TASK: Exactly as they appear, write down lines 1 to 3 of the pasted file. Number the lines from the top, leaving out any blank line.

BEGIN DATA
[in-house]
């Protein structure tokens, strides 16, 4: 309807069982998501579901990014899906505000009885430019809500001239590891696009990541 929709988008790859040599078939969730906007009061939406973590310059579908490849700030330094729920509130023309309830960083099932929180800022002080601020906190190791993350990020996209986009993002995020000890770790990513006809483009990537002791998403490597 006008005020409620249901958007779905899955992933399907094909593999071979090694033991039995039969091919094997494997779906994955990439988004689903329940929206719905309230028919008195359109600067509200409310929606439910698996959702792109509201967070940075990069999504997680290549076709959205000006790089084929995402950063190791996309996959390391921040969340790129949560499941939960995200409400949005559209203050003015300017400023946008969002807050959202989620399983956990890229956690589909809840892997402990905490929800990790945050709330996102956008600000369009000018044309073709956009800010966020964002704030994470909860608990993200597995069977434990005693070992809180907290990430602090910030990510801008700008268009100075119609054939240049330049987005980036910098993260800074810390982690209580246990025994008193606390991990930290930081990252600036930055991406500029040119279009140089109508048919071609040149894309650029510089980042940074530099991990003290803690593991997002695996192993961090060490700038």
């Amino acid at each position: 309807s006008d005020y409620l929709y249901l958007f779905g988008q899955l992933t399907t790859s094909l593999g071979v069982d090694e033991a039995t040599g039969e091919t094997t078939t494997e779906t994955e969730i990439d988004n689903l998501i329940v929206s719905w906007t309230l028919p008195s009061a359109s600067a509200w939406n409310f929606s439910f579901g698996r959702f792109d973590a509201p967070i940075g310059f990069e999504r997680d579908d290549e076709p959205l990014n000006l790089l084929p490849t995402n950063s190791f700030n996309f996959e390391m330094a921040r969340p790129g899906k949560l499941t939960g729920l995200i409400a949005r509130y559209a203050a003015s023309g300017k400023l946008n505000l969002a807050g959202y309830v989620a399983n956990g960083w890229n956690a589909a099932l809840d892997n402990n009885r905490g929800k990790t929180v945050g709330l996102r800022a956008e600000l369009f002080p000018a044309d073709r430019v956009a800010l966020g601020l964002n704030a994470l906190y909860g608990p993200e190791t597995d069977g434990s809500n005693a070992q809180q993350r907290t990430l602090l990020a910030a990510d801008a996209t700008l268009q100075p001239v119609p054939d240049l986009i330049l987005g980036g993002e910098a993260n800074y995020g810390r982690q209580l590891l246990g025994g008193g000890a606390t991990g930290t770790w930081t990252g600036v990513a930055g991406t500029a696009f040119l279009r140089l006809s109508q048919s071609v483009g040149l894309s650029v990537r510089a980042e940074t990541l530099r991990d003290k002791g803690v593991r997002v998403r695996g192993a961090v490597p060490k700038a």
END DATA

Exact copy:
[in-house]
């Protein structure tokens, strides 16, 4: 309807069982998501579901990014899906505000009885430019809500001239590891696009990541 929709988008790859040599078939969730906007009061939406973590310059579908490849700030330094729920509130023309309830960083099932929180800022002080601020906190190791993350990020996209986009993002995020000890770790990513006809483009990537002791998403490597 006008005020409620249901958007779905899955992933399907094909593999071979090694033991039995039969091919094997494997779906994955990439988004689903329940929206719905309230028919008195359109600067509200409310929606439910698996959702792109509201967070940075990069999504997680290549076709959205000006790089084929995402950063190791996309996959390391921040969340790129949560499941939960995200409400949005559209203050003015300017400023946008969002807050959202989620399983956990890229956690589909809840892997402990905490929800990790945050709330996102956008600000369009000018044309073709956009800010966020964002704030994470909860608990993200597995069977434990005693070992809180907290990430602090910030990510801008700008268009100075119609054939240049330049987005980036910098993260800074810390982690209580246990025994008193606390991990930290930081990252600036930055991406500029040119279009140089109508048919071609040149894309650029510089980042940074530099991990003290803690593991997002695996192993961090060490700038």
């Amino acid at each position: 309807s006008d005020y409620l929709y249901l958007f779905g988008q899955l992933t399907t790859s094909l593999g071979v069982d090694e033991a039995t040599g039969e091919t094997t078939t494997e779906t994955e969730i990439d988004n689903l998501i329940v929206s719905w906007t309230l028919p008195s009061a359109s600067a509200w939406n409310f929606s439910f579901g698996r959702f792109d973590a509201p967070i940075g310059f990069e999504r997680d579908d290549e076709p959205l990014n000006l790089l084929p490849t995402n950063s190791f700030n996309f996959e390391m330094a921040r969340p790129g899906k949560l499941t939960g729920l995200i409400a949005r509130y559209a203050a003015s023309g300017k400023l946008n505000l969002a807050g959202y309830v989620a399983n956990g960083w890229n956690a589909a099932l809840d892997n402990n009885r905490g929800k990790t929180v945050g709330l996102r800022a956008e600000l369009f002080p000018a044309d073709r430019v956009a800010l966020g601020l964002n704030a994470l906190y909860g608990p993200e190791t597995d069977g434990s809500n005693a070992q809180q993350r907290t990430l602090l990020a910030a990510d801008a996209t700008l268009q100075p001239v119609p054939d240049l986009i330049l987005g980036g993002e910098a993260n800074y995020g810390r982690q209580l590891l246990g025994g008193g000890a606390t991990g930290t770790w930081t990252g600036v990513a930055g991406t500029a696009f040119l279009r140089l006809s109508q048919s071609v483009g040149l894309s650029v990537r510089a980042e940074t990541l530099r991990d003290k002791g803690v593991r997002v998403r695996g192993a961090v490597p060490k700038a």